Monday, May 31, 2010

Dockable IDE

Mattias did an good job in the move towards a dockable IDE :-)

There exist a few problems with the form creation, that prevent proper operation of drag-dock. At best the IDE should not try to dock or otherwise place dockable windows.

A general problem is the update of the Caption of docked forms - their Caption is invisible! As a simple solution every change of the Caption of a docked control should be sent to its HostDockSite, so that it can update the DockCaption. An according UpdateDockCaption method should be added to TWinControl, which does nothing by default; TCustomForm instead updates its Caption, so that all (floathost...) docksites will always show the proper caption.

Monday, April 26, 2010


Some flicker and other nasty things can be caused by excessive or inappropriate coordinate re-calculations while docking. This is partially caused by the flawed Delphi implementation, and is made even worse in further LCL hacks. Since the TDockManager interface has been improved already, much code can be removed from the LCL.

First we should agree that managed and unmanaged docksites require different handling of docking coordinates and other details. When a DockManager is installed in the target site, it will manage the DockRect (visual feedback) and finally will adjust the placement of the dropped control, including dock headers etc., eventually overriding user changes in event handlers. Without an DockManager, some calculations should be performed and reflected in the DockRect, and no final adjustment should be performed - this would be fooling the user. Also the calculation of BoundsForNewParent is questionable, at least for managed sites. Premature changes of the BoundsRect are a bad idea at all.

I'll outline the required changes to the TControl and TWinControl classes in futher comments to this entry, based on Lazarus revision 24970.

Docking Forms

Since most widgetsets do not (yet) allow to dock windows in the LCL, a commonly usable workaround must be found. Affected are all controls that eat up mouse events themselves, or which do not create events for the non-client area.

A stable and widgetset-independent solution requires a dedicated "dock grip" component, integrated into the forms or controls. That component can react on mouse moves with the left button down, by starting the dragging of the associated control; this can be the control's Parent (form, toolbar), the page of a notebook, or the control in a dock-zone.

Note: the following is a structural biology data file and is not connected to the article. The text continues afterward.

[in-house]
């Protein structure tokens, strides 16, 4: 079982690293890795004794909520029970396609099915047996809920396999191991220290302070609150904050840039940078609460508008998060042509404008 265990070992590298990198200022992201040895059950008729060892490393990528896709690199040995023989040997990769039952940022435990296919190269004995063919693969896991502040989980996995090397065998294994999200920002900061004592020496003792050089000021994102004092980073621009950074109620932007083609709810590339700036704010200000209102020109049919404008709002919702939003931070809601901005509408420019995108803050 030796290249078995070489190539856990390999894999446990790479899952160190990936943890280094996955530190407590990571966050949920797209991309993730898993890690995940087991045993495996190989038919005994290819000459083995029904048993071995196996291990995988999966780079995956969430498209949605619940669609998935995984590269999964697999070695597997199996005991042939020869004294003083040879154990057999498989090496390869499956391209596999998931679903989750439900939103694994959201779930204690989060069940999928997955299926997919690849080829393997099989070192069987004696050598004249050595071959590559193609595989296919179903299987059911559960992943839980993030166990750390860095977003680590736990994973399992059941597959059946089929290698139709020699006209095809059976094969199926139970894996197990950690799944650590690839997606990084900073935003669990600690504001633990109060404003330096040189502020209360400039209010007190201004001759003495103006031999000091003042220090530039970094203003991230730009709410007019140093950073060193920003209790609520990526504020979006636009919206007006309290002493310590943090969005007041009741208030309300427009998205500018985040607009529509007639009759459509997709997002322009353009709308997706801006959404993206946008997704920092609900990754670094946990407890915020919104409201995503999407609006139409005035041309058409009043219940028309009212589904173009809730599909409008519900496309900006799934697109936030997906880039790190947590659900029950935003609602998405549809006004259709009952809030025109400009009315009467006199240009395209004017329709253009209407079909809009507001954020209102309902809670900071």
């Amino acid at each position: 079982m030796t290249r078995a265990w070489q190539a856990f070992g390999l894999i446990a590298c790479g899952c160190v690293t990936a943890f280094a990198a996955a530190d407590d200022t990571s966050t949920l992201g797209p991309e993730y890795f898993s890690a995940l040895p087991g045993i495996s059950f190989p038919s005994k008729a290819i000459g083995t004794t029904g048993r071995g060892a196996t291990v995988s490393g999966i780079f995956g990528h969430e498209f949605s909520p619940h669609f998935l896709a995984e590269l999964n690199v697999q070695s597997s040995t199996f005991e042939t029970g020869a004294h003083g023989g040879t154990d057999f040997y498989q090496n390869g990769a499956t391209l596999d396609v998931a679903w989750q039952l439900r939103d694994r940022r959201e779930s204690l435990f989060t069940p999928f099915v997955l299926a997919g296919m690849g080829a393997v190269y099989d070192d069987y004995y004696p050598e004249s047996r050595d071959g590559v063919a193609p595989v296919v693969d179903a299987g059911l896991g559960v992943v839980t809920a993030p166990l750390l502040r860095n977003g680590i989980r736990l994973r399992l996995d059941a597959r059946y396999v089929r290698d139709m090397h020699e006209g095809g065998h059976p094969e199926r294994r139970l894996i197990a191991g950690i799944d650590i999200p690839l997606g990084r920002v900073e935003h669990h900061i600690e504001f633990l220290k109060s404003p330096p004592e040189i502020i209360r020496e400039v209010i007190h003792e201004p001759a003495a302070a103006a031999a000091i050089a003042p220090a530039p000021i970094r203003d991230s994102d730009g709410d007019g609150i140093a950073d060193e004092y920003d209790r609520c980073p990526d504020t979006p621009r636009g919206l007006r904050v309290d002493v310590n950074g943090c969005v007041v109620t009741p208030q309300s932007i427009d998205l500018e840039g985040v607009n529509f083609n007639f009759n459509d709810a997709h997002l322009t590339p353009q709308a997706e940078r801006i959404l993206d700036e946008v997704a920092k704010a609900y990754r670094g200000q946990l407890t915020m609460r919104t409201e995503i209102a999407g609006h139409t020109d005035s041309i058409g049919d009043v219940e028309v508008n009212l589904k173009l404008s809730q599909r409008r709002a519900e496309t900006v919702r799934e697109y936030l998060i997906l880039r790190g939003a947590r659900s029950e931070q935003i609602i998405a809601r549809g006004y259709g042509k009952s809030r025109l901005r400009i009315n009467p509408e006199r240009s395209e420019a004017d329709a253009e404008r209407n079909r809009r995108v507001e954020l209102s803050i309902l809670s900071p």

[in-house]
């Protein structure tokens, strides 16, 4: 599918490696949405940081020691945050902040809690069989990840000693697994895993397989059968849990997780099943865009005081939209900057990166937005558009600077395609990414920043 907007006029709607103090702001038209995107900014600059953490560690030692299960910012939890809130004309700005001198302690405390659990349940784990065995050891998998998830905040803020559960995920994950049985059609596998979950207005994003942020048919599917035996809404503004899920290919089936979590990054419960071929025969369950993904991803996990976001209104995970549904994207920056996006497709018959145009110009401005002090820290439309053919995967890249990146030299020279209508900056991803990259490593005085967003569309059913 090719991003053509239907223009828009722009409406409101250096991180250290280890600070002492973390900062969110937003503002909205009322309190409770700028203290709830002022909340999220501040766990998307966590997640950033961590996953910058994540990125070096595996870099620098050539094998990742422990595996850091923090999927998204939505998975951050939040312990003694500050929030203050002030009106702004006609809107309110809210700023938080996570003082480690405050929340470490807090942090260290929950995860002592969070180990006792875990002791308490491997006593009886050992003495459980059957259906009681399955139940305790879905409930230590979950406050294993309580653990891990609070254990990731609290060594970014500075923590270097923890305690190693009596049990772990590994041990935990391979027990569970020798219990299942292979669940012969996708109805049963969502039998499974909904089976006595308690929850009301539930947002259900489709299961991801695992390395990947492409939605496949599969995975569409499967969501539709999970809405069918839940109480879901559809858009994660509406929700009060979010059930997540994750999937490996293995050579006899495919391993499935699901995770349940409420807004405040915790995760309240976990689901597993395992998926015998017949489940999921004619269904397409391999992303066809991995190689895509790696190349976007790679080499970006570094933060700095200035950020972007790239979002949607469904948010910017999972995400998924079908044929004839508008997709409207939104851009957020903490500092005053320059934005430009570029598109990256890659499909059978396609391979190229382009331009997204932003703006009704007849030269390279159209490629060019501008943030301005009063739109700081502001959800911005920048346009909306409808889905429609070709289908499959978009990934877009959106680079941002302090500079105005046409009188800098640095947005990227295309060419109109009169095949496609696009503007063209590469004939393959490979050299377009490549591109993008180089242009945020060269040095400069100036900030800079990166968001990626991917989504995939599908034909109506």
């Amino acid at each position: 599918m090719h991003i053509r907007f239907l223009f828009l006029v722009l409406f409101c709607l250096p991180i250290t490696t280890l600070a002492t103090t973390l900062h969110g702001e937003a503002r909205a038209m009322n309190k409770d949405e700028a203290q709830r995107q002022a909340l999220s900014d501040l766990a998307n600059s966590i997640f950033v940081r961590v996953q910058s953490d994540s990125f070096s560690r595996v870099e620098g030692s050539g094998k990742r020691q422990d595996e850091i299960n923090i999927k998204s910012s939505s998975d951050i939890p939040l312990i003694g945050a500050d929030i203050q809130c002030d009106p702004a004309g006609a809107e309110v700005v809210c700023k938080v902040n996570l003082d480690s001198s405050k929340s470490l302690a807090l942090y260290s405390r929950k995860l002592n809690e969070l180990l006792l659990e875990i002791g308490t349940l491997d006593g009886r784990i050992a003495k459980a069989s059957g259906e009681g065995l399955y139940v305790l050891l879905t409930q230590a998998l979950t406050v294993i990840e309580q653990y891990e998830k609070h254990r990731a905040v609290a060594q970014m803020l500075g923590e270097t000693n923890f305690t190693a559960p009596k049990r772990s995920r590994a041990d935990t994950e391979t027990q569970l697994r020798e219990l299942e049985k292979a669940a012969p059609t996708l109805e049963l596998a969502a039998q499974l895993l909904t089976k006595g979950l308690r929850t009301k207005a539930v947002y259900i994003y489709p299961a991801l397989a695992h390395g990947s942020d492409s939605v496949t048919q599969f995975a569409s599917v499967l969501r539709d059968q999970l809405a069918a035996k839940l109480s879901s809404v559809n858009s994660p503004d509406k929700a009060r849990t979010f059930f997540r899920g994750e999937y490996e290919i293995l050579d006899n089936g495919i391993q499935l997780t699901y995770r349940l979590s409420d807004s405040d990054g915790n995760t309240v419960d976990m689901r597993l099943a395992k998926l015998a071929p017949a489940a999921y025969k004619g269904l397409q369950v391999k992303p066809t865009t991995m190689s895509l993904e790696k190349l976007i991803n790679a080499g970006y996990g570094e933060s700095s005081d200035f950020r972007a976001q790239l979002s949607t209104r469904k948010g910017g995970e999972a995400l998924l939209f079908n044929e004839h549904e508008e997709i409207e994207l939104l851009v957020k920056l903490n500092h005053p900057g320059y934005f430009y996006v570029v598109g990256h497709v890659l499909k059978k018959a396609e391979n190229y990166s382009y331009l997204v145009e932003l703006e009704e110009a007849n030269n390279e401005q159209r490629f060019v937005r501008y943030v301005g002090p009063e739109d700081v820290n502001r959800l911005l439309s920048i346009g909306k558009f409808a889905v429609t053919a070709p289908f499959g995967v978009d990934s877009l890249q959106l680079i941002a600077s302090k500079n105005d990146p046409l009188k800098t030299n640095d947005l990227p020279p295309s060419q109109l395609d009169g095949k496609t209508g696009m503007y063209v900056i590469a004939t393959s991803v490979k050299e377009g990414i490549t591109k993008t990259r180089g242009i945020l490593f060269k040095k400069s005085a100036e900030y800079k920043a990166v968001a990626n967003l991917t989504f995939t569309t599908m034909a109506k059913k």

My first approach used a red pin icon in the client area of a form, but this turned out to be very sensitive to changes in the layout (Z-order...) at runtime. It also eats up some space in an otherwise tabular layout, where it should occupy a cell or entire row or column of its own. E.g. a (editor) notebook has no room left for an additional control inside its tabs or editor page.

The next (current) approach uses dockheaders, as already implemented in a docktree or dockbook, to start dragging of the associated client control or notebook page. For that purpose all floating controls (forms...) have to be wrapped into a FloatHostSite, whose DockManager already implements all the functionality of the dockheader. When the dockheader is styled like the grip of a toolbar, this approach fits nicely into any GUI. The DockManager also allows to dock further controls into the same site, eliminating the need for additional ConJoinDockHost sites etc.

Another approach could use dedicated dock-grip controls, as bars with the appearance of commonly used grips (in toolbars...). These tiny bars could be added to a side of any form, just like elastic sites are added, leaving the form layout intact except for a minor reduction of the client width or height. But these controls should be hidden whenever the form is docked, since then the dockheader of the docksite would play the role of the dock-grip. Furthermore such controls would not allow to dock forms together, so that I won't consider this approach right now.

There remain still at least two major issues with wrapping dockable controls into a floating site, the automatic creation of the appropriate FloatHost sites, and the handling of these sites in the store/reload logic of a layout. I already tested the used of the FloatingDockSiteClass property, and found it working in the LCL even with forms, that otherwise float for themselves; perhaps somebody anticipated my idea already?